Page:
Watch this video for how things can go wrong, and this one for just how insanely busy it can be coming out of T1.

Even the best Triathletes could do things better. See “flying leap” to the left in this picture the guy has almost everything right until he leaves the ground with both feet, this is either going to work well, or take the wind out of him, or worse still, he’ll wobble and a potential crash.

In “over stretched” to the right, he has it almost right, except again, there is that momentary loss of control as both feet are off the ground. In both these examples it was no problem since they were the first out of transition, but it could have been.



First, learn to run with the bike by holding the saddle. This takes practice. The secret is to find a field or Astroturf area where you can practice. If you are lucky enough to have access to a Football field marked out with 10-yard lines, each 10-yard line to have to change sides, this will teach you how to steer your bike.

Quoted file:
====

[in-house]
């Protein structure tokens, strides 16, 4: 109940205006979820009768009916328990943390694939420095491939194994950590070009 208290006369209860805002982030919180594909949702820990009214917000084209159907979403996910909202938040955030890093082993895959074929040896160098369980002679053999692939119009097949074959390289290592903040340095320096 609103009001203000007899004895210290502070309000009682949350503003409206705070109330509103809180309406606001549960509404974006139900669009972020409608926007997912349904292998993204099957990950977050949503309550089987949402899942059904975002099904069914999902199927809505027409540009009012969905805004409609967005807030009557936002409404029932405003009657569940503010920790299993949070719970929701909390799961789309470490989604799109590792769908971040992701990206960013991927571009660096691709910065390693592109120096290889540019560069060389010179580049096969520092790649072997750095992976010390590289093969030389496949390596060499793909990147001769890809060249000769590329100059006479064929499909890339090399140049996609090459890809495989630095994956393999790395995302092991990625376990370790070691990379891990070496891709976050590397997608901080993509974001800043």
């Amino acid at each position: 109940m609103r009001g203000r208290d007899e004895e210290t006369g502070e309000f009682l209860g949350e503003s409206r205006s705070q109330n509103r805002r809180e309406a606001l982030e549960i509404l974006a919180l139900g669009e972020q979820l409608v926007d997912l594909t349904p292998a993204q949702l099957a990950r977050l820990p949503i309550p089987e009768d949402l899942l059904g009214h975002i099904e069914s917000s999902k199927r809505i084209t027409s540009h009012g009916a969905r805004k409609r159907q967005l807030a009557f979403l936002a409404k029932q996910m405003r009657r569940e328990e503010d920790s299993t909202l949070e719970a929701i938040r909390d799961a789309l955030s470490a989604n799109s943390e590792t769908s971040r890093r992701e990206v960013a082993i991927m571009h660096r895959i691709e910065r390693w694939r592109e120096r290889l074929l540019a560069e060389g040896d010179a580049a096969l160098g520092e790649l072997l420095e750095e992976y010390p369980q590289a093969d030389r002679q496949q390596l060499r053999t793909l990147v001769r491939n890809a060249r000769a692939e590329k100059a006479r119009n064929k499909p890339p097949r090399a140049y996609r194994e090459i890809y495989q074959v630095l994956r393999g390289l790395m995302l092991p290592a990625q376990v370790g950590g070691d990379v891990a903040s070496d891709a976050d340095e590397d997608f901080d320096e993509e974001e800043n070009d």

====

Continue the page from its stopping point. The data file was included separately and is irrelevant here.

Running with the saddle put’s you behind the front wheel and the pedals. You have control of two thirds of the bike, and generally the front will follow the direction and lean of the bike. Compared to running by holding the handlebars, where you only have control of the front wheel. Holding the saddle allows you to stand up straight, aids breathing, and most importantly allows you to see ahead. Running using the handlebars almost always requires being hunched over, and if the bike or back wheel hit something, you have every chance of the pedal hitting the back of your leg.


I absolutely prefer pre-mounting shoes on pedals. This picture to the right is me back in 2004 at a sprint race, perfectly executing the running mount. I like to pre-mount because:

  1. I use Look cleats.
  2. I use a 2-inch block on the bottom of my right shoe to even up my legs.
  3. If you pre-mount, and your transition run includes muddy run, you won’t get your cleats clogged up and not be able to clip-in.

The downside is you can pick up dirt and gravel, but this will mostly come off before you put feet in shoes.

When you run out of transition, cross the mount line and run 10-20ft beyond it, especially in an Ironman, where at least here in the USA pre-mounted shoes are not allowed. Carry your shoes in one hand, run out holding the bike by the saddle in the other; away from the carnage that can be the actual mount line, stop on one side and take time to put your shoes on and then mount.